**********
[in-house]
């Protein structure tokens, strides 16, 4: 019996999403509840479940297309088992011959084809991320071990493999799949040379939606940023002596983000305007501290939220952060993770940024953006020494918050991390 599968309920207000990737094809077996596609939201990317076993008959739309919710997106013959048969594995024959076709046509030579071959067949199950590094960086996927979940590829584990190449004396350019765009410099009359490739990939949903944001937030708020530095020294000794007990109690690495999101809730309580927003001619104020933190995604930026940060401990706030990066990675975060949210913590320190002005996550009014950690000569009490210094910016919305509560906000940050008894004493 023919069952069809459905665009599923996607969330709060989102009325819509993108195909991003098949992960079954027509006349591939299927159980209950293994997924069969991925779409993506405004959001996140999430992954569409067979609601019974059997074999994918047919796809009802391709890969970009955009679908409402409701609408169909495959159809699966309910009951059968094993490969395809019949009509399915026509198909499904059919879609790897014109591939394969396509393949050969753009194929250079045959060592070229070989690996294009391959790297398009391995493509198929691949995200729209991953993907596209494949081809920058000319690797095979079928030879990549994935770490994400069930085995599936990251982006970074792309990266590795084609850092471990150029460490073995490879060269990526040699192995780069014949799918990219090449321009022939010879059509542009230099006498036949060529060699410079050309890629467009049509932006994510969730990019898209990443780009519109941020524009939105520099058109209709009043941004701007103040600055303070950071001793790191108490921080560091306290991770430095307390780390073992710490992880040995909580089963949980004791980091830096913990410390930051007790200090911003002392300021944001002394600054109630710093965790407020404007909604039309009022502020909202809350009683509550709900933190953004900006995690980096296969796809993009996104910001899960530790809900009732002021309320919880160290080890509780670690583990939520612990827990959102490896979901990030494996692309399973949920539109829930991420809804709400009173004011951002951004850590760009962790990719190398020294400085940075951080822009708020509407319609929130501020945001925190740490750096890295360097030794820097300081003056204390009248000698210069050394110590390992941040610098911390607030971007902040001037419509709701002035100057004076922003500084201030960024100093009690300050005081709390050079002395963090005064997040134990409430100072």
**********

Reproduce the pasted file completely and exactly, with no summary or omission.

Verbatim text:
[in-house]
């Protein structure tokens, strides 16, 4: 019996999403509840479940297309088992011959084809991320071990493999799949040379939606940023002596983000305007501290939220952060993770940024953006020494918050991390 599968309920207000990737094809077996596609939201990317076993008959739309919710997106013959048969594995024959076709046509030579071959067949199950590094960086996927979940590829584990190449004396350019765009410099009359490739990939949903944001937030708020530095020294000794007990109690690495999101809730309580927003001619104020933190995604930026940060401990706030990066990675975060949210913590320190002005996550009014950690000569009490210094910016919305509560906000940050008894004493 023919069952069809459905665009599923996607969330709060989102009325819509993108195909991003098949992960079954027509006349591939299927159980209950293994997924069969991925779409993506405004959001996140999430992954569409067979609601019974059997074999994918047919796809009802391709890969970009955009679908409402409701609408169909495959159809699966309910009951059968094993490969395809019949009509399915026509198909499904059919879609790897014109591939394969396509393949050969753009194929250079045959060592070229070989690996294009391959790297398009391995493509198929691949995200729209991953993907596209494949081809920058000319690797095979079928030879990549994935770490994400069930085995599936990251982006970074792309990266590795084609850092471990150029460490073995490879060269990526040699192995780069014949799918990219090449321009022939010879059509542009230099006498036949060529060699410079050309890629467009049509932006994510969730990019898209990443780009519109941020524009939105520099058109209709009043941004701007103040600055303070950071001793790191108490921080560091306290991770430095307390780390073992710490992880040995909580089963949980004791980091830096913990410390930051007790200090911003002392300021944001002394600054109630710093965790407020404007909604039309009022502020909202809350009683509550709900933190953004900006995690980096296969796809993009996104910001899960530790809900009732002021309320919880160290080890509780670690583990939520612990827990959102490896979901990030494996692309399973949920539109829930991420809804709400009173004011951002951004850590760009962790990719190398020294400085940075951080822009708020509407319609929130501020945001925190740490750096890295360097030794820097300081003056204390009248000698210069050394110590390992941040610098911390607030971007902040001037419509709701002035100057004076922003500084201030960024100093009690300050005081709390050079002395963090005064997040134990409430100072």